The K@W Network:
The FCC’s move to promote consumer choice and innovation by unlocking TV set-top boxes could have some unintended consequences, say experts.
Of the 32 head coaches in the NFL, only six are minorities. How much racial equality is there in American sports?
Wharton research shows that the framework used by antitrust authorities to find cartels is biased — but the extent of the skewing is not as big as once thought.
The idea behind the American Dream — if you work hard, you will get somewhere — is less true than ever as the wealth gap widens, according to James M. Stone, author of ‘Five Easy Theses.’
A new book by Wharton’s Jerry Wind and Catharine Hays provides a roadmap for companies to effectively communicate with consumers through every possible touchpoint.
This week, the U.S. Supreme Court backed a ruling in favor of Google Books. While the growing digital library is a boon for Google and may benefit the public interest, it raises concerns about privacy and competition.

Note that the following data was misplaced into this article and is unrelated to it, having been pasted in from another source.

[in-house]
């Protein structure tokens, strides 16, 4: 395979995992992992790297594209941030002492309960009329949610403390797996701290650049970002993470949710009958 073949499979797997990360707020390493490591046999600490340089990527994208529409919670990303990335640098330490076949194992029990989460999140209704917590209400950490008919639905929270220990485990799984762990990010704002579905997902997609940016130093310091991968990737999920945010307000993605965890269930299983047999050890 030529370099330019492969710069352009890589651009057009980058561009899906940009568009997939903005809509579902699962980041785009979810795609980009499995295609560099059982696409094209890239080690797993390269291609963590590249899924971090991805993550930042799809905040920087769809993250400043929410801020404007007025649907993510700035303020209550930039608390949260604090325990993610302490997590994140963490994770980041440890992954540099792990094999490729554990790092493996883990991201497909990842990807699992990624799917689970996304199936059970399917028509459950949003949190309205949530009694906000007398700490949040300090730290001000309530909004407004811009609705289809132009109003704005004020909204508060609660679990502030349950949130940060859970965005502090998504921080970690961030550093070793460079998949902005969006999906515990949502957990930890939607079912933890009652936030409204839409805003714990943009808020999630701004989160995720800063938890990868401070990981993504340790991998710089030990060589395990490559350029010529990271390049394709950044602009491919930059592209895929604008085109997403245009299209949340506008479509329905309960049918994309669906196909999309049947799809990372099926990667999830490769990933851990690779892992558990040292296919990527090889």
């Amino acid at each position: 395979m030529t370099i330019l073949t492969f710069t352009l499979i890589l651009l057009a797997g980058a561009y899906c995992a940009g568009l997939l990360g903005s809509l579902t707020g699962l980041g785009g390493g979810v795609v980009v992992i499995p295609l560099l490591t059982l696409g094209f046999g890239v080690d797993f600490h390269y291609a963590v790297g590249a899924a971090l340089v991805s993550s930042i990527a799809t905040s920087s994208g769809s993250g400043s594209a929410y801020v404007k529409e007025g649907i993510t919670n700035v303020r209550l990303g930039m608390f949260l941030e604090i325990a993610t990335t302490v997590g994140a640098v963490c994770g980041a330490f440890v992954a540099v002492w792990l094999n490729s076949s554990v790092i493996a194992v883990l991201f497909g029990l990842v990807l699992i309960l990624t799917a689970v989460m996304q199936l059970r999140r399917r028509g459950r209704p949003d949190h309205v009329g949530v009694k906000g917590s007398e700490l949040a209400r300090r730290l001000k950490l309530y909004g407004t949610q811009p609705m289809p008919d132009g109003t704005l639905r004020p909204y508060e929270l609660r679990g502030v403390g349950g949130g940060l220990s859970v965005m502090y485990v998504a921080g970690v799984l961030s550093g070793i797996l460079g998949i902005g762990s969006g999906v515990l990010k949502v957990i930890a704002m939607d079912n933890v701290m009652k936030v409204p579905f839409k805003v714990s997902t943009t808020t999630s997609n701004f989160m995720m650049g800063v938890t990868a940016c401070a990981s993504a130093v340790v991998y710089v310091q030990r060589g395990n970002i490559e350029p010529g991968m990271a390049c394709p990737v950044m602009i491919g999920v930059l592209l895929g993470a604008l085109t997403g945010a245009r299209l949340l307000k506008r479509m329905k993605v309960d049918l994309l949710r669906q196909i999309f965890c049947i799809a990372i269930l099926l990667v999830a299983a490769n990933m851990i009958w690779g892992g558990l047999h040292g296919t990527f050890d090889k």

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Abolitionist Harriet Tubman will become the face of the $20 bill, a move that has powerful symbolism about the changing U.S. society.
A settlement with the U.S. EPA and others could bring some respite to the German automaker, but bigger challenges will follow, say Wharton experts.
Mining social media data could help identify health risks early, according to researchers at the Penn Social Media and Health Innovation Lab.
Opportunity International, a microfinance group, likes to go where others don’t to start banks when “nobody in their right mind was thinking you could,” says David Simms, former head of the U.S. unit.
A new book by University of Virginia professor Edward Lengel explores the business acuity of the first U.S. president.